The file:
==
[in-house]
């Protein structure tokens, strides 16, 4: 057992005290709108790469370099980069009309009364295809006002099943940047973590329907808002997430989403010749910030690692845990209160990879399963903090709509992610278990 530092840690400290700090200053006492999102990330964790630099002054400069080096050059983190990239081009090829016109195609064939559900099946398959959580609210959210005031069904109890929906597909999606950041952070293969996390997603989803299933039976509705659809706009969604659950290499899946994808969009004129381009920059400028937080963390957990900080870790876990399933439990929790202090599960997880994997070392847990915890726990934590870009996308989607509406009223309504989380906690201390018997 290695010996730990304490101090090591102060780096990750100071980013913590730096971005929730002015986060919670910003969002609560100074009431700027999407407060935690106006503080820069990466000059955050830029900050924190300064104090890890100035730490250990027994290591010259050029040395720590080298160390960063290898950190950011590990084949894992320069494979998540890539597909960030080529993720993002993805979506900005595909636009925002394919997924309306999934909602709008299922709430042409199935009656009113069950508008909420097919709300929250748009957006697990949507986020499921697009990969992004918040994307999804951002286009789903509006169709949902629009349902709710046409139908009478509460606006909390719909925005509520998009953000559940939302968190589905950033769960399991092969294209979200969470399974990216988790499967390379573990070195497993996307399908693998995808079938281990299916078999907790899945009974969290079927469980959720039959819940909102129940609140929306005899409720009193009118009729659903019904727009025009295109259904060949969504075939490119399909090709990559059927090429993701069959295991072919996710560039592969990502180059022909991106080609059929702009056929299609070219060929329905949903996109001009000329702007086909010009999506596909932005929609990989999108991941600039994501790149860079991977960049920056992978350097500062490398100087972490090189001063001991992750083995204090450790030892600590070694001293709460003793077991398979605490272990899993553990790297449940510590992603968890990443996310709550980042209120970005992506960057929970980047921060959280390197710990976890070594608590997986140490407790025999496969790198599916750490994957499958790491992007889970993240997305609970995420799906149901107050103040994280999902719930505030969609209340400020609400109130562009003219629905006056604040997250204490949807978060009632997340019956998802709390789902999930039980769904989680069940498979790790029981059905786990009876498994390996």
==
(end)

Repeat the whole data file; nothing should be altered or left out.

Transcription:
[in-house]
């Protein structure tokens, strides 16, 4: 057992005290709108790469370099980069009309009364295809006002099943940047973590329907808002997430989403010749910030690692845990209160990879399963903090709509992610278990 530092840690400290700090200053006492999102990330964790630099002054400069080096050059983190990239081009090829016109195609064939559900099946398959959580609210959210005031069904109890929906597909999606950041952070293969996390997603989803299933039976509705659809706009969604659950290499899946994808969009004129381009920059400028937080963390957990900080870790876990399933439990929790202090599960997880994997070392847990915890726990934590870009996308989607509406009223309504989380906690201390018997 290695010996730990304490101090090591102060780096990750100071980013913590730096971005929730002015986060919670910003969002609560100074009431700027999407407060935690106006503080820069990466000059955050830029900050924190300064104090890890100035730490250990027994290591010259050029040395720590080298160390960063290898950190950011590990084949894992320069494979998540890539597909960030080529993720993002993805979506900005595909636009925002394919997924309306999934909602709008299922709430042409199935009656009113069950508008909420097919709300929250748009957006697990949507986020499921697009990969992004918040994307999804951002286009789903509006169709949902629009349902709710046409139908009478509460606006909390719909925005509520998009953000559940939302968190589905950033769960399991092969294209979200969470399974990216988790499967390379573990070195497993996307399908693998995808079938281990299916078999907790899945009974969290079927469980959720039959819940909102129940609140929306005899409720009193009118009729659903019904727009025009295109259904060949969504075939490119399909090709990559059927090429993701069959295991072919996710560039592969990502180059022909991106080609059929702009056929299609070219060929329905949903996109001009000329702007086909010009999506596909932005929609990989999108991941600039994501790149860079991977960049920056992978350097500062490398100087972490090189001063001991992750083995204090450790030892600590070694001293709460003793077991398979605490272990899993553990790297449940510590992603968890990443996310709550980042209120970005992506960057929970980047921060959280390197710990976890070594608590997986140490407790025999496969790198599916750490994957499958790491992007889970993240997305609970995420799906149901107050103040994280999902719930505030969609209340400020609400109130562009003219629905006056604040997250204490949807978060009632997340019956998802709390789902999930039980769904989680069940498979790790029981059905786990009876498994390996």